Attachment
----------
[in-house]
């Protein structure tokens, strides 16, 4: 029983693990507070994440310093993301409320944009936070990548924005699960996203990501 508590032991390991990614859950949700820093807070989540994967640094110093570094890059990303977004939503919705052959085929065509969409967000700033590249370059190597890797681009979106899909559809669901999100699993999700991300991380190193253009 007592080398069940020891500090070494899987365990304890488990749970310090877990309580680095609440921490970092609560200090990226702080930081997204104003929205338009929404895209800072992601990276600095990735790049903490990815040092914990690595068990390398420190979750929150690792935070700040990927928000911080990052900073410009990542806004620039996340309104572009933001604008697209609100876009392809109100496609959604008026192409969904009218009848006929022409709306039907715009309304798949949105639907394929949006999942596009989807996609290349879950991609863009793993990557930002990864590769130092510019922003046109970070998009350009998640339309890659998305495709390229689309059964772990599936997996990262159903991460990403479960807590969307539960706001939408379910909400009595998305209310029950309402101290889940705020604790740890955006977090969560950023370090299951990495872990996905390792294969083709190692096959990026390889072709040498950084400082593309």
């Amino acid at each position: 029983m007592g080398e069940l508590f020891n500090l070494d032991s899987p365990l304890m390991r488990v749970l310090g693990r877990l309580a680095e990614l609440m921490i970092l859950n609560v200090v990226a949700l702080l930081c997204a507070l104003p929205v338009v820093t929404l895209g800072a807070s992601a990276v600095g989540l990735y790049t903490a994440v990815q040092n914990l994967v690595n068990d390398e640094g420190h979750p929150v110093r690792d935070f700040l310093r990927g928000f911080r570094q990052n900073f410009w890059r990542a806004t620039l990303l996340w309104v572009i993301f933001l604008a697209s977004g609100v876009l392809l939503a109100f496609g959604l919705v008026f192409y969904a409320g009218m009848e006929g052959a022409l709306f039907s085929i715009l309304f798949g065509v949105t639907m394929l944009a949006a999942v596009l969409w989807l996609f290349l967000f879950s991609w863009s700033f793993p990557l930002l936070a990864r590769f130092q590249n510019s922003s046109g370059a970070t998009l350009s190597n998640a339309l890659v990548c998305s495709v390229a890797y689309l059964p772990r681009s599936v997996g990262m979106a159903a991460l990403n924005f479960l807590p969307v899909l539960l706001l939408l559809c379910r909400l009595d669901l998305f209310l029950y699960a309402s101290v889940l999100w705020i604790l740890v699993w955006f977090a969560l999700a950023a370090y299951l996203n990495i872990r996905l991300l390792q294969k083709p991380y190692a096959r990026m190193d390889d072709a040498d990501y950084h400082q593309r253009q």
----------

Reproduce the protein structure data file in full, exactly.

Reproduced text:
[in-house]
């Protein structure tokens, strides 16, 4: 029983693990507070994440310093993301409320944009936070990548924005699960996203990501 508590032991390991990614859950949700820093807070989540994967640094110093570094890059990303977004939503919705052959085929065509969409967000700033590249370059190597890797681009979106899909559809669901999100699993999700991300991380190193253009 007592080398069940020891500090070494899987365990304890488990749970310090877990309580680095609440921490970092609560200090990226702080930081997204104003929205338009929404895209800072992601990276600095990735790049903490990815040092914990690595068990390398420190979750929150690792935070700040990927928000911080990052900073410009990542806004620039996340309104572009933001604008697209609100876009392809109100496609959604008026192409969904009218009848006929022409709306039907715009309304798949949105639907394929949006999942596009989807996609290349879950991609863009793993990557930002990864590769130092510019922003046109970070998009350009998640339309890659998305495709390229689309059964772990599936997996990262159903991460990403479960807590969307539960706001939408379910909400009595998305209310029950309402101290889940705020604790740890955006977090969560950023370090299951990495872990996905390792294969083709190692096959990026390889072709040498950084400082593309």
């Amino acid at each position: 029983m007592g080398e069940l508590f020891n500090l070494d032991s899987p365990l304890m390991r488990v749970l310090g693990r877990l309580a680095e990614l609440m921490i970092l859950n609560v200090v990226a949700l702080l930081c997204a507070l104003p929205v338009v820093t929404l895209g800072a807070s992601a990276v600095g989540l990735y790049t903490a994440v990815q040092n914990l994967v690595n068990d390398e640094g420190h979750p929150v110093r690792d935070f700040l310093r990927g928000f911080r570094q990052n900073f410009w890059r990542a806004t620039l990303l996340w309104v572009i993301f933001l604008a697209s977004g609100v876009l392809l939503a109100f496609g959604l919705v008026f192409y969904a409320g009218m009848e006929g052959a022409l709306f039907s085929i715009l309304f798949g065509v949105t639907m394929l944009a949006a999942v596009l969409w989807l996609f290349l967000f879950s991609w863009s700033f793993p990557l930002l936070a990864r590769f130092q590249n510019s922003s046109g370059a970070t998009l350009s190597n998640a339309l890659v990548c998305s495709v390229a890797y689309l059964p772990r681009s599936v997996g990262m979106a159903a991460l990403n924005f479960l807590p969307v899909l539960l706001l939408l559809c379910r909400l009595d669901l998305f209310l029950y699960a309402s101290v889940l999100w705020i604790l740890v699993w955006f977090a969560l999700a950023a370090y299951l996203n990495i872990r996905l991300l390792q294969k083709p991380y190692a096959r990026m190193d390889d072709a040498d990501y950084h400082q593309r253009q």